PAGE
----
RE: ASM rebalancing

From: John Hallas <>
Date: Fri, 19 Jun 2015 16:14:53 +0100
Message-ID: <>

Very interesting post Mark. My exposure to block movement is with HPs 3PAR Adaptive Optimisation. No doubt Mladen will comment on anything I say as he works for them but here goes anyway.

In our environments we have 3 tier storage - SSD , fibre channel and nearline/SATA disk disks which should be aligned to fastest/fast/not so fast

I have a few problems with the AO method of working. It is reactive - it looks at a days activity notes the busy blocks and then moves them up a level. That means on a system that does most of its work processing a daily workload it is always behind the curve. It works on blocks only. From a change control and management perspective I want to know if a file has been moved between tiers of storage, not some blocks. There is no reporting I am aware of that can tell which file blocks have come from and even if there is that would not help me. If performance of a process has deteriorated then I really would like to be able to tell if it is because of any AO changes but my experience tells me that is not possible.

Therefore I see the principle of ADO as being interesting but like Mark suggests I don’t necessarily want it from ASM


-----Original Message-----
From: [] On Behalf Of Mark W. Farnham Sent: 24 May 2015 18:05
Subject: RE: ASM rebalancing

Evaluation of "hot spots" often has a different meaning than what Automatic Data Optimization (ADO) is concerned with in the longer term. I would say that ADO is more concerned with finding the cold spots.

For the long haul ADO is well coupled with advanced compression and handles the idea of the large fraction of databases that are often less busy as they age (or for other reasons, but primarily, I'll claim, for being older). Then if you have defined storage that is (probably less expensive and great for large acreage) ADO figures out what can be moved to "lower" classes of storage. At this minute I'd say the classes generally available are 1) True RAM SSD, 2) Highly RAM cached flash SSD arrays, 3) uncached flash SSD arrays, 4) Hybrid arrays (some percentage cached in flash SSD by the hardware of a larger total acreage on spinning rust), 5) traditional spinning rust arrays, 6) jbod spinning rust, 7) tape robots (which may include spinning rust cache for the ribbon rust).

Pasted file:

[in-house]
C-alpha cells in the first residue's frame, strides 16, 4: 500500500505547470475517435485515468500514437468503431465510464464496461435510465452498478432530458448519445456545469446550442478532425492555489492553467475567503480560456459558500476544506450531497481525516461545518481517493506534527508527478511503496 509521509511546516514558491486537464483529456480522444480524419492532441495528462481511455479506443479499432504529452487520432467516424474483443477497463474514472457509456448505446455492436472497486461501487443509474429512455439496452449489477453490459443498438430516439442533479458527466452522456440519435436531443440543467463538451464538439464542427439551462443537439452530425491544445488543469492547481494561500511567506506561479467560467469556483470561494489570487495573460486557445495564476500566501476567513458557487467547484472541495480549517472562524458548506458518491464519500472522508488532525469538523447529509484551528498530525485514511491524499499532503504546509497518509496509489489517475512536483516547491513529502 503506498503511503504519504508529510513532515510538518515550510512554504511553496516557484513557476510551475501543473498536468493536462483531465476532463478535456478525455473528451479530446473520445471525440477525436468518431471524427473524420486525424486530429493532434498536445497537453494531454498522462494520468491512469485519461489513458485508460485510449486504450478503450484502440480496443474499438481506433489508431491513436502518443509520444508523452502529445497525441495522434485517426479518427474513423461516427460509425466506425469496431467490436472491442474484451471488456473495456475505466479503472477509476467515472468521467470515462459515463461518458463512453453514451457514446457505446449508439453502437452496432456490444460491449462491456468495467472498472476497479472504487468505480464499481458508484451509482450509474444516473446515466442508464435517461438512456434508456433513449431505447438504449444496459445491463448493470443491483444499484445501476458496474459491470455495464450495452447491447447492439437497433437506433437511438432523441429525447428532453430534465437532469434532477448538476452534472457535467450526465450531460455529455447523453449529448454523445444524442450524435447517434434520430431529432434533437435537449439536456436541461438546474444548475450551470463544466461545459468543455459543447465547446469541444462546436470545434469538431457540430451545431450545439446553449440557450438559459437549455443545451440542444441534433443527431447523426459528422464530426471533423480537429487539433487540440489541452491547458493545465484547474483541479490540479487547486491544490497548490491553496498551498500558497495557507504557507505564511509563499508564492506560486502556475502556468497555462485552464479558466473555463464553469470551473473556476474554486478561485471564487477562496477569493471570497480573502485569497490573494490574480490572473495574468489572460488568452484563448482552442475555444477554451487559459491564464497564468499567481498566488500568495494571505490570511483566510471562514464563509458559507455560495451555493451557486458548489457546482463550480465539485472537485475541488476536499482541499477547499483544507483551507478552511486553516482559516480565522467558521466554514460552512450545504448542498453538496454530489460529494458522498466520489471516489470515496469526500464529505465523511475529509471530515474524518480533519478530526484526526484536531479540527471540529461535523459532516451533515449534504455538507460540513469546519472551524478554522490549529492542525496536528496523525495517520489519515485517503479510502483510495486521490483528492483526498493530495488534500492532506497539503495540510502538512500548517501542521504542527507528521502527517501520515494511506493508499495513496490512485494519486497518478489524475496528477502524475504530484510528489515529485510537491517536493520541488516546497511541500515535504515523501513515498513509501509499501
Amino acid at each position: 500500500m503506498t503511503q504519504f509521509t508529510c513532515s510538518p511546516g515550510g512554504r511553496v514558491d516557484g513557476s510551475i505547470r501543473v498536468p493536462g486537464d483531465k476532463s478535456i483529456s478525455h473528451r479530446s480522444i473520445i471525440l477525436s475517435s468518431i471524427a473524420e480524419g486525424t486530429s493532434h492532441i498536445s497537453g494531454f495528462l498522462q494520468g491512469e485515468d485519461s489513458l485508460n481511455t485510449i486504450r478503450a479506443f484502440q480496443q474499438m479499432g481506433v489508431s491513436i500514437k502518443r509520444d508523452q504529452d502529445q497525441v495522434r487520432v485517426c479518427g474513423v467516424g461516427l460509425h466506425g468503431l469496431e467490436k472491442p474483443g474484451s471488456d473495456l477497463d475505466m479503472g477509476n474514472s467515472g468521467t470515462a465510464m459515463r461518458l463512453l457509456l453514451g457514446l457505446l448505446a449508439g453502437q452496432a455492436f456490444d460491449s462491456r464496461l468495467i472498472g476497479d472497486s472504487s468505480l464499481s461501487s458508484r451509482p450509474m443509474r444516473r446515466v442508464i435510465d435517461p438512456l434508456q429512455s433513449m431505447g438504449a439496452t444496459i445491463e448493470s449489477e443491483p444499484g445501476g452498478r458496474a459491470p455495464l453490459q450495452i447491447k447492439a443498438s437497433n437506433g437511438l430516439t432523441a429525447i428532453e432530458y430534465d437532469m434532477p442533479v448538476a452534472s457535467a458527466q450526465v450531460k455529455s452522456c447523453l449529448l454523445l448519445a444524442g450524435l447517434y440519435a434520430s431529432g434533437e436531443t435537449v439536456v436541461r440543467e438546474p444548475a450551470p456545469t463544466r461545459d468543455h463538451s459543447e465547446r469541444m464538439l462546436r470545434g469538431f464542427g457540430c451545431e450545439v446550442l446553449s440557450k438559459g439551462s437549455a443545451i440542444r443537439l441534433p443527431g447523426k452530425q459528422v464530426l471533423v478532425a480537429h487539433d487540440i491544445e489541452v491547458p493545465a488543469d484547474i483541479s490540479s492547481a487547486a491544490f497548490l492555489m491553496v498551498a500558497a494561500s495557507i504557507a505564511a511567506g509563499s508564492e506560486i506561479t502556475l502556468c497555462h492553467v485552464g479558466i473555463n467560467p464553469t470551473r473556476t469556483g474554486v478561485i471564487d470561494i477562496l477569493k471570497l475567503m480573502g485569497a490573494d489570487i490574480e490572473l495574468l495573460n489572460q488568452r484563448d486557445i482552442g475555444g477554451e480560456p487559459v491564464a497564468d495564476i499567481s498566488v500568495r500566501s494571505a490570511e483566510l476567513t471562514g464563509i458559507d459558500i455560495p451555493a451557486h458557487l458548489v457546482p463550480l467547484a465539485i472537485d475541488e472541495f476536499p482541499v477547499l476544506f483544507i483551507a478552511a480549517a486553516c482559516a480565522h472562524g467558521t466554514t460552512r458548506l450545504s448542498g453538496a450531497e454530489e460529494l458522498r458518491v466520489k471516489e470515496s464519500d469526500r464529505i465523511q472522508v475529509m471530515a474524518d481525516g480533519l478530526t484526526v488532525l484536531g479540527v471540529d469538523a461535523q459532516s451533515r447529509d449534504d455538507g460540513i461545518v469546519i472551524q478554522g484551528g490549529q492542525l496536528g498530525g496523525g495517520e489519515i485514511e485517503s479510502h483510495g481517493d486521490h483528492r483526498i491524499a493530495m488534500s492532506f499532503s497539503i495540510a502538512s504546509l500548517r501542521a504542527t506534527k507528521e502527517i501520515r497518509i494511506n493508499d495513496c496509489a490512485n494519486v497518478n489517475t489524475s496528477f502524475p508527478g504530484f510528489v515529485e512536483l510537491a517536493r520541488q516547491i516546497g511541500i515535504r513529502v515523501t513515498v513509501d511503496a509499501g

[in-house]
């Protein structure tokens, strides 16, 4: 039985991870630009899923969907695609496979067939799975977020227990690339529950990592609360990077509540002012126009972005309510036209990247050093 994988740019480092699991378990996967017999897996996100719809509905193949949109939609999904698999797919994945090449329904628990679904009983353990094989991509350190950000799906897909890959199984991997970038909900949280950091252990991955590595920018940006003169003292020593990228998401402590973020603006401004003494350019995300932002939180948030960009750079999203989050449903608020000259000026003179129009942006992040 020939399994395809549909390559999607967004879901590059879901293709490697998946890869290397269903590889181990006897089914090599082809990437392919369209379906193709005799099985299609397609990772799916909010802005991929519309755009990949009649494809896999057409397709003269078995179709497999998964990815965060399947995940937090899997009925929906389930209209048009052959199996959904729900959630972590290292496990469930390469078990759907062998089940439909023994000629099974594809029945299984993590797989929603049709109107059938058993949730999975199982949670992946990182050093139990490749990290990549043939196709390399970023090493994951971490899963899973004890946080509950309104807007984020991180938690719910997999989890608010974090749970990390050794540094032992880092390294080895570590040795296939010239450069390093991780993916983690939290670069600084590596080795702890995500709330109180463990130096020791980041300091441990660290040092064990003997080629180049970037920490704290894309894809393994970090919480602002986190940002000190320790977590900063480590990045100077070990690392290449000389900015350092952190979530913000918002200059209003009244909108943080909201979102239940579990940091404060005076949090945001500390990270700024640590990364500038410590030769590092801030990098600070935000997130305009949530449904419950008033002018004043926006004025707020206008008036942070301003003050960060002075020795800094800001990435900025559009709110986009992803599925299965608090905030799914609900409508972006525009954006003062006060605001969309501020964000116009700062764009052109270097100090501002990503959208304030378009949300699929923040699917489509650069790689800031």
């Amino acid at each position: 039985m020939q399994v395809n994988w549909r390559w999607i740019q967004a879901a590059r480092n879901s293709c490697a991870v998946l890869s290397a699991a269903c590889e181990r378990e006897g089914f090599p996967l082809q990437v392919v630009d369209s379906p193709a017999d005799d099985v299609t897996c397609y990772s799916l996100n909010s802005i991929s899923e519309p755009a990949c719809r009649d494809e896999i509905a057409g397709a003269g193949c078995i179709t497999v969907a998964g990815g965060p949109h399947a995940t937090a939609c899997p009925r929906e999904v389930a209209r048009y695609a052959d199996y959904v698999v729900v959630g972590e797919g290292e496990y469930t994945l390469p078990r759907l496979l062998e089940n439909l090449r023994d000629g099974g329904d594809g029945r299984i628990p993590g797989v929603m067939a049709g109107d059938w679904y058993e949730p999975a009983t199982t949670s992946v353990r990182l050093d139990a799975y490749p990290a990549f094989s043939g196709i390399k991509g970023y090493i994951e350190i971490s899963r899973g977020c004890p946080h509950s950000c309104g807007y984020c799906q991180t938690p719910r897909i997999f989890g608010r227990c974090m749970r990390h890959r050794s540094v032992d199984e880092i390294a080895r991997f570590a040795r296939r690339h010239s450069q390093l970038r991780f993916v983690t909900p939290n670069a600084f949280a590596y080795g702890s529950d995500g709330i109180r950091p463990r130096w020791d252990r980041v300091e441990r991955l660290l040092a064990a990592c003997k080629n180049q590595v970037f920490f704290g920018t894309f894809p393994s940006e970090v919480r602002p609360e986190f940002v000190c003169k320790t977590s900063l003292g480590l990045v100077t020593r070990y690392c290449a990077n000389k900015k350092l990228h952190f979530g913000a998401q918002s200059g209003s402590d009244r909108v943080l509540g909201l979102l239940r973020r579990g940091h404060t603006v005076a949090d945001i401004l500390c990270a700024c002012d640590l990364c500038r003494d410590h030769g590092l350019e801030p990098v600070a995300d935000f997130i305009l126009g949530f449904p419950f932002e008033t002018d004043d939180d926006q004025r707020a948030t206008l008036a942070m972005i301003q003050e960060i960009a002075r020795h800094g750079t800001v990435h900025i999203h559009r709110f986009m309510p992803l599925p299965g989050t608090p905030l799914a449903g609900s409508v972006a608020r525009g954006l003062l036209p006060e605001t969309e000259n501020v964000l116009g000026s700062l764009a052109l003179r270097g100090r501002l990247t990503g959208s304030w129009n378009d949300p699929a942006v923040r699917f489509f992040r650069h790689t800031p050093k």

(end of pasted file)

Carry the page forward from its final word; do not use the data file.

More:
This is a bit of over simplification because any of these might be available in vendor arrays with varying software and amounts of array cache. Most installations only have 1, 2, or 3 "classes" installed and tape might not be automated (it would be a bad choice to put database volumes on non-robotic fully automatic tapes).

The idea is that if you can put the bulk of your storage on something much cheaper without affecting the usual latency on stuff frequently needed urgently, then there is a good chance you can save money (and possibly use some of that savings to buy a faster grade of the sites "first class" storage).

Avoding "Hot spots" in my career are what the software developed by Terascape (later purchased lock, stock, and barrel by EMC) was designed to do: Find the actual Oracle segments creating a high fraction of the i/o demand per acre of storage required so you could arrange to manually move them to a special class of faster, more expensive hardware and thus "de-heat" the rest of your disk farm. That was a bit trickier back in the day before Oracle even reported individual segment i/o.

ASM is primarily a volume manager designed so an Oracle DBA does not need to learn the esoteric details of each possible piece of storage hardware and vendor or OS supplied volume manager. In my opinion adding hot spot analysis to ASM would be a mistake since ASM should be as lean, simple, and bulletproof as possible as it stands in a layer of the architecture that is fundamentally an operating system utility.


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i0zX+n{+i^ Received on Fri Jun 19 2015 - 17:14:53 CEST

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